Having been deputy to leader Wilhelm Meinberg,[2] Thadden became chairman of the Deutsche Reichspartei in 1961[3] and in this position was one of the signatories of the European Declaration at Venice which set up the National Party of Europe. Thadden was personally close to the British Union Movement leader Oswald Mosley, on whose initiative the NPE was founded, and was attracted to his concept of Europe a Nation.[7] He specifically denied any accusations of neo-Nazism levelled at him, arguing that he was a supporter of conservative nationalism.[3] However, he was frequently labelled a neo-Nazi due to his prominent opposition to the notion of any German guilt for the Second World War.[3]

NPD[edit]

Thadden played a leading role in formation of the National Democratic Party of Germany (NPD) by merging his party with a number of other rightist groups, including a revived German National People's Party in 1964.[3] He was initially overlooked as leader in favour of Friedrich Thielen of the German Party.[2] Thadden regularly clashed with the more moderate Thielen and both men were involved in several lawsuits against each other, aimed at gaining control of the NPD and ousting their rival from membership.[2]

Thadden was eventually appointed chairman in 1967.[3] He moved the party to the right, bringing in policies such as withdrawal from NATO, a return of Danzig to a united Germany, wide-ranging reform of the constitution and possibly a second Anschluss.[2] In one of his more widely reported activities, Thadden accidentally referred to the party as National Socialists rather than National Democrats in a television interview, something that was frequently brought up by critics who accused Thadden and his party of neo-Nazism.[2] He remained leader until 1971, achieving strong showings in regional elections, although the party failed to gain representation in the Bundestag under his leadership (and have never managed to do so).[8] Although a loyal supporter of his successor, Martin Mussgnug, Thadden eventually left the NPD in 1975 after Gerhard Frey, who had previously been a harsh critic of von Thadden, was appointed Federal Administrator of the party.[9]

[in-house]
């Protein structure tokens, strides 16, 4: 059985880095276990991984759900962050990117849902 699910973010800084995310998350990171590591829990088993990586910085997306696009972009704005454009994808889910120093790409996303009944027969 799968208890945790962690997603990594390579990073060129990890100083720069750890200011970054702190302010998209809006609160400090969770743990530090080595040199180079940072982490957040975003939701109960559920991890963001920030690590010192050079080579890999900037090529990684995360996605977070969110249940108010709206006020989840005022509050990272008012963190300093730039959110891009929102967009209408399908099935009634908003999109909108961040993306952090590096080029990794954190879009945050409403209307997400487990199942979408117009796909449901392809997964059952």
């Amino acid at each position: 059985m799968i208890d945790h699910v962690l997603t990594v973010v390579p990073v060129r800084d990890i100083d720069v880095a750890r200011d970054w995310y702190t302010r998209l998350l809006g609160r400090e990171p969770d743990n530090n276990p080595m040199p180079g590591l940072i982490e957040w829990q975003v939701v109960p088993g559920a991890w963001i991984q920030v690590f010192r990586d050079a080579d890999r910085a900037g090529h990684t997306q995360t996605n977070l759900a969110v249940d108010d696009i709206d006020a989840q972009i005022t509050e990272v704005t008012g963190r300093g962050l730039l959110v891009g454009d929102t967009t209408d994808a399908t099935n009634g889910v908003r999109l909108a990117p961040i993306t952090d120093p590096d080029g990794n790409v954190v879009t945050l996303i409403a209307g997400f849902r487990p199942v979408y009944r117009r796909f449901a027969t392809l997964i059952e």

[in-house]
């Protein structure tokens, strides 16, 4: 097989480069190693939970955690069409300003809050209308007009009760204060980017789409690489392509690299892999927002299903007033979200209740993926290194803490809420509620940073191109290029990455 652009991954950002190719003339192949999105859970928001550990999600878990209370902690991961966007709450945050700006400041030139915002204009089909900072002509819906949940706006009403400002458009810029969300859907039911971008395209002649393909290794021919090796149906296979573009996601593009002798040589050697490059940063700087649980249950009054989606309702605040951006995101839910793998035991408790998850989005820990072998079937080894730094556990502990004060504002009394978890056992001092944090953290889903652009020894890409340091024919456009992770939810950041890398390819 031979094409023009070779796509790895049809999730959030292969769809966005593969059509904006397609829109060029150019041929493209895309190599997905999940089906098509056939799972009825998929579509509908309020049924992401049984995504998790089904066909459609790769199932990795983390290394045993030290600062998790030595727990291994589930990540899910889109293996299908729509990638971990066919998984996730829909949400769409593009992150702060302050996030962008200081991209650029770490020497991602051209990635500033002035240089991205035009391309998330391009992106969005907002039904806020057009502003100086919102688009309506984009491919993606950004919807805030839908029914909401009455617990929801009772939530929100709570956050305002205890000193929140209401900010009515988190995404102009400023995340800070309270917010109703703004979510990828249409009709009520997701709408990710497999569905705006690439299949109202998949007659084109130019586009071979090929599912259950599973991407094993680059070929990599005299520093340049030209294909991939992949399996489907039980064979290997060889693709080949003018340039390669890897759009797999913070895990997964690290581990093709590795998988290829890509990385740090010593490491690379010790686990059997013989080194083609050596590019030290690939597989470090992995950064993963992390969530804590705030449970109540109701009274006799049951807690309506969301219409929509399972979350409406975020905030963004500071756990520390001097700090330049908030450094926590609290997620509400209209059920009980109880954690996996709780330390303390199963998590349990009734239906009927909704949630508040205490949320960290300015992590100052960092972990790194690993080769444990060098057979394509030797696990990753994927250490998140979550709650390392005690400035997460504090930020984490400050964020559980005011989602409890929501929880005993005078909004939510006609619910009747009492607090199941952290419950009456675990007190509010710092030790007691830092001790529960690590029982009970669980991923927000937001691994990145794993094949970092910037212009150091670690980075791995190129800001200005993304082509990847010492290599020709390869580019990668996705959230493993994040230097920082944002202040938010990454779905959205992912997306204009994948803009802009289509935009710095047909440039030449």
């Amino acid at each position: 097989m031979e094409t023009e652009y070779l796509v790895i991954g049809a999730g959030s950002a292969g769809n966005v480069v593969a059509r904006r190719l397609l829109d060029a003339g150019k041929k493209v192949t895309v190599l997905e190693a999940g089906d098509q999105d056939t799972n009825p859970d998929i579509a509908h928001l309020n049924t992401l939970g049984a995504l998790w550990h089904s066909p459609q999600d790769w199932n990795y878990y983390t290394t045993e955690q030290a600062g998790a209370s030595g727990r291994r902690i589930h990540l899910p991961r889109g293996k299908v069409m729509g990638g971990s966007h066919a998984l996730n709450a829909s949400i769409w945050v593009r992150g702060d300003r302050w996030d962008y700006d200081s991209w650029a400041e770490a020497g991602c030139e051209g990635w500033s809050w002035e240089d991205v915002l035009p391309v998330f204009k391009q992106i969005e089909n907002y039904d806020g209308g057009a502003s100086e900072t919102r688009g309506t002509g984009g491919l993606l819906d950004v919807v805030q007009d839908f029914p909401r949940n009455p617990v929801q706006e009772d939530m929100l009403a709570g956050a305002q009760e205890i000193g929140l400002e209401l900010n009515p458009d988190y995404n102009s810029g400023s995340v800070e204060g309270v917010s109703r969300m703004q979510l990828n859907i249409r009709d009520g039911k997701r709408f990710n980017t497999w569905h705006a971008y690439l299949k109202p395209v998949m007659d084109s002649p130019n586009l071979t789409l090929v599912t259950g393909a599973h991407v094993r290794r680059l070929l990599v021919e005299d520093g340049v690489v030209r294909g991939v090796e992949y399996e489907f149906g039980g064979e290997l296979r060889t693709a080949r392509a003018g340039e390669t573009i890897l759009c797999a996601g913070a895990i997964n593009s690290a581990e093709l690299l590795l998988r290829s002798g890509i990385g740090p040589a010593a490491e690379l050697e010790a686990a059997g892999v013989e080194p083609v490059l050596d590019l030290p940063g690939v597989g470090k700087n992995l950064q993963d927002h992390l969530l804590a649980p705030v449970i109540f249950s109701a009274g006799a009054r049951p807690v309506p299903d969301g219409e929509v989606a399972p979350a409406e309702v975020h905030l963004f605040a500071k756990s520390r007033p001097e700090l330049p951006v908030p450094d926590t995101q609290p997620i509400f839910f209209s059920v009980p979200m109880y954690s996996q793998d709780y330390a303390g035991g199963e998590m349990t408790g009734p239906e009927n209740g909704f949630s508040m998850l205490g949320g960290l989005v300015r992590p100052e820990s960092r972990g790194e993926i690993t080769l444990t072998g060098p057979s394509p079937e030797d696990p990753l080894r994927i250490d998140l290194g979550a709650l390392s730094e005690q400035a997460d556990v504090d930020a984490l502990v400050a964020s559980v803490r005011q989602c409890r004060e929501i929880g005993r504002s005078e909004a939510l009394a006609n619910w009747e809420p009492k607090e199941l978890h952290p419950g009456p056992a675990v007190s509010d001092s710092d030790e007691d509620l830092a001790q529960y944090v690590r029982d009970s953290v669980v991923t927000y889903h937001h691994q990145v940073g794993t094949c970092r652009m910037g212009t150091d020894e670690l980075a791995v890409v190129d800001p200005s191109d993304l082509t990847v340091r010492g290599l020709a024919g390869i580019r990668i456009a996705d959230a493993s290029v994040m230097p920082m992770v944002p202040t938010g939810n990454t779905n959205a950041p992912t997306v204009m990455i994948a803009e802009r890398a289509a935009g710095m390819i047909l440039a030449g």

He left active politics in 1974 and worked for a construction firm, although he remained as chief editor of the Deutsche Wochenzeitung into the 1980s.[2] He maintained an interest in publishing for several years and was reported as acting on behalf of the Gesellschaft für freie Publizistik, a far-right journalism organsaition linked to the NPD in 1981 and 1982.[2]

Death[edit]

He died July 16, 1996 in Bad Oeynhausen at the age of 75. Since Thadden's death it has been claimed that he was a secret agent of the United Kingdom's external security agency, MI6.[10]

References[edit]

  1. ^ Echoes from an Unhappy Past, Time, 26 September 1969, retrieved 24 June 2009
  2. ^ a b c d e f g h i j k l m Philip Rees, Biographical Dictionary of the Extreme Right Since 1890, Simon & Schuster, 1990, p. 387
  3. ^ a b c d e f g h i Louis L. Snyder, Encyclopedia of the Third Reich, Wordsworth, 1998, p. 344
  4. ^ Bergmann, W. (e.a.) (2009) Handbuch des Antisemitismus. Berlin: Walter de Gruyter, p. 822
  5. ^ R. Eatwell, Fascism: A History, London: Pimlico, 2003, p. 281
  6. ^ Gottfried Wagner, Wer nicht mit dem Wolf heult – Autobiographische Aufzeichnungen eines Wagner-Urenkels (Cologne, 1997), p. 69 (quotation translated from the German)
  7. ^ Graham Macklin, Very Deeply Dyed in Black, IB Tauris, 2007, p. 90
  8. ^ P. Ignazi, Extreme Right Parties in Western Europe, Oxford University Press, 2006, p. 67
  9. ^ C.P. Blamires, World Fascism - A Historical Encyclopedia, ABC-CLIO, 2006, p. 658
  10. ^ Neo-Nazi leader 'was MI6 agent', John Hooper, The Guardian, 13 August 2002, retrieved 24 June 2009